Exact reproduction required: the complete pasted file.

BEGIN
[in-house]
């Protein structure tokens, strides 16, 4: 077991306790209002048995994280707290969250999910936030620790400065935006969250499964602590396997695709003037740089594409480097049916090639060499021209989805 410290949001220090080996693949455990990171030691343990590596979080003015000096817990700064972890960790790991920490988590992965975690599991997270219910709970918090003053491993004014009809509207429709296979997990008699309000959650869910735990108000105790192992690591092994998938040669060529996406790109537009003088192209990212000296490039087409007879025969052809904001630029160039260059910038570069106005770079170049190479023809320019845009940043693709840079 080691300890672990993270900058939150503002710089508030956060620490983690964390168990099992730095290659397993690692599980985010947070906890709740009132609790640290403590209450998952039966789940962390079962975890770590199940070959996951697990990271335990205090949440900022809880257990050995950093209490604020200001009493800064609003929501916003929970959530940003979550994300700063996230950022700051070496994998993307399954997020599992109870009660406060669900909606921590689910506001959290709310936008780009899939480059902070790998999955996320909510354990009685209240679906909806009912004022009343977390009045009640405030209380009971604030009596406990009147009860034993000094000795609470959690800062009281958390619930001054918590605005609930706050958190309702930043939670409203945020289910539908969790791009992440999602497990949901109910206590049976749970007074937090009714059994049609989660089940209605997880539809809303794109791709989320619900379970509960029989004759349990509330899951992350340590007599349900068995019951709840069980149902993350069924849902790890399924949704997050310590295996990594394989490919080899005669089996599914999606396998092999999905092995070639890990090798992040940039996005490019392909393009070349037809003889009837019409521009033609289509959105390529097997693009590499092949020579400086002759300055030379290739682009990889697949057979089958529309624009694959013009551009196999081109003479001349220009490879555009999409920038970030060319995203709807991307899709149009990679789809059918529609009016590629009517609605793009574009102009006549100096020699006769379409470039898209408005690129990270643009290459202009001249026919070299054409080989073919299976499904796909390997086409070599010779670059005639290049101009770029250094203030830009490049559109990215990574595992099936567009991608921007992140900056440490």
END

[in-house]
């Protein structure tokens, strides 16, 4: 077991306790209002048995994280707290969250999910936030620790400065935006969250499964602590396997695709003037740089594409480097049916090639060499021209989805 410290949001220090080996693949455990990171030691343990590596979080003015000096817990700064972890960790790991920490988590992965975690599991997270219910709970918090003053491993004014009809509207429709296979997990008699309000959650869910735990108000105790192992690591092994998938040669060529996406790109537009003088192209990212000296490039087409007879025969052809904001630029160039260059910038570069106005770079170049190479023809320019845009940043693709840079 080691300890672990993270900058939150503002710089508030956060620490983690964390168990099992730095290659397993690692599980985010947070906890709740009132609790640290403590209450998952039966789940962390079962975890770590199940070959996951697990990271335990205090949440900022809880257990050995950093209490604020200001009493800064609003929501916003929970959530940003979550994300700063996230950022700051070496994998993307399954997020599992109870009660406060669900909606921590689910506001959290709310936008780009899939480059902070790998999955996320909510354990009685209240679906909806009912004022009343977390009045009640405030209380009971604030009596406990009147009860034993000094000795609470959690800062009281958390619930001054918590605005609930706050958190309702930043939670409203945020289910539908969790791009992440999602497990949901109910206590049976749970007074937090009714059994049609989660089940209605997880539809809303794109791709989320619900379970509960029989004759349990509330899951992350340590007599349900068995019951709840069980149902993350069924849902790890399924949704997050310590295996990594394989490919080899005669089996599914999606396998092999999905092995070639890990090798992040940039996005490019392909393009070349037809003889009837019409521009033609289509959105390529097997693009590499092949020579400086002759300055030379290739682009990889697949057979089958529309624009694959013009551009196999081109003479001349220009490879555009999409920038970030060319995203709807991307899709149009990679789809059918529609009016590629009517609605793009574009102009006549100096020699006769379409470039898209408005690129990270643009290459202009001249026919070299054409080989073919299976499904796909390997086409070599010779670059005639290049101009770029250094203030830009490049559109990215990574595992099936567009991608921007992140900056440490």